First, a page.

The newspaper NRC printed a line that stayed with me yesterday, on Christmas Day: "If 2020 manifested itself in window-visits, balcony-serenades, and other happy activities that were possible even with distancing, and digital methodes of being together were still new, the end of 2021 distinguished itself for many with a feeling of despondency and fatigue."
The mental cost of the lockdown is wearing us down. At the end of last year, I was busy making my remake of 'Agitata da due venti' with the tekst '2020 was a disaster.' A fun way of keeping myself busy and musically active, I continued composing and playing and singing with other Eve de La productions, and when society finally opened again, I flung myself into my "normal" conducting and singing activity. It actually felt quite literal, that flinging bit. I bit my teeth into every project coming my way. The flinging took its toll. While it was splendid to be able to come together again and to finally make music after 1 1/2 years of shut down, I felt overwhelmed. My mental state had been so battered by the lockdowns, and had likewise felt such elation and adrenaline at the opening, that the extremes were harder to manage than I had expected.
Now it's Christmas and likewise a seemingly inevitable lockdown. It's a time for downscaling again. Whereas before I would have been thankful for a break after such a (wonderful) rollercoaster of a full concert season, the break is now filled with a certain emptiness. There are many many exciting plans on the horizon, but the uncertainty of if they will be able to happen due to the inability to rely on the preparation time is mentally taxing. All of the rescheduling, endless administration work demanding flexibility, the conflicts that arise therefore take their toll. And I am just one musician. Everybody is dealing with this. Perhaps only those already enjoying their pensions are exempt. The downside is that they have to deal with the real fear of landing in the hospital with an infection. But, when the OMT/RIVM calculates the costs of lockdowns and other restrictions, they seem to never take the mental cost into consideration.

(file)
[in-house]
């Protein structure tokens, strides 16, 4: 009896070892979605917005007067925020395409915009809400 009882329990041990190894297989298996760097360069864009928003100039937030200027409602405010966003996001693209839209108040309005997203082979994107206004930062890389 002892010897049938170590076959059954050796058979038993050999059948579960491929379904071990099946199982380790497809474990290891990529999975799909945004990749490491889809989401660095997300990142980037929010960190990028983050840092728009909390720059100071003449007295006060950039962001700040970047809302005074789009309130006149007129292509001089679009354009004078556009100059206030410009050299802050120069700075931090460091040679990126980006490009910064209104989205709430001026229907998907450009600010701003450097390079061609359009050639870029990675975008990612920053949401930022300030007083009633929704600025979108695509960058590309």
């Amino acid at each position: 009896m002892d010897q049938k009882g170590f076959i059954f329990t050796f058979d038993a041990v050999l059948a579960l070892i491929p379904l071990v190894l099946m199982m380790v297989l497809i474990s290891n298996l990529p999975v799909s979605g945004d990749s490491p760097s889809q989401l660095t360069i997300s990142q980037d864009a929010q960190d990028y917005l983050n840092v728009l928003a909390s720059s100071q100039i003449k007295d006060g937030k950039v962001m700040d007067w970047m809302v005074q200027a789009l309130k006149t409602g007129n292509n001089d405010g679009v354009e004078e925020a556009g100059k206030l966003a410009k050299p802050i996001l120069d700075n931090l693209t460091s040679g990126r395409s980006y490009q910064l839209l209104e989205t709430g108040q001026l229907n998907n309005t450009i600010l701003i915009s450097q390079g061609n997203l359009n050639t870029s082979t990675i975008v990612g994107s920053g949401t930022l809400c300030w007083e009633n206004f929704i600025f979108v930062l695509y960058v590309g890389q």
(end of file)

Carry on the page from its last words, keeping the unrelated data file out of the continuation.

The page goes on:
But let me focus on the good parts of the last half year. Due to the fact that I have become more familiar with video editing with my Premiere Pro account, and due to the bizarre coincidence of seeing a choir member who has sung in my final exam years ago, I was able to retrieve and fix the the audio/sync problems from the source material (which until then had been lost!). Being able to look back on this gigantic project that I had managed to put together, le Sacre du Printemps, Symphony of Psalms, and Singet dem Herrn, which had previously only been in my memory, was just wonderful to review. It gave me the courage to say to myself, "Hebe, you're not so bad after all." It gave me a bit of confidence back. It also made me realize that I can and should be doing bigger things. I can and should step up to the plate and shrug off the corona fatigue. I should take on those large professional projects again, because I have the ability, I have the talent.
The children keep me going. The picture above is from the Christmas walk that we took yesterday. The children remind me that time is not be wasted, and yet that time is also to be used to be together. To read a book series together, snuggle with the cats, decorate the house, search out recipes and cook together, and of course, to make music together.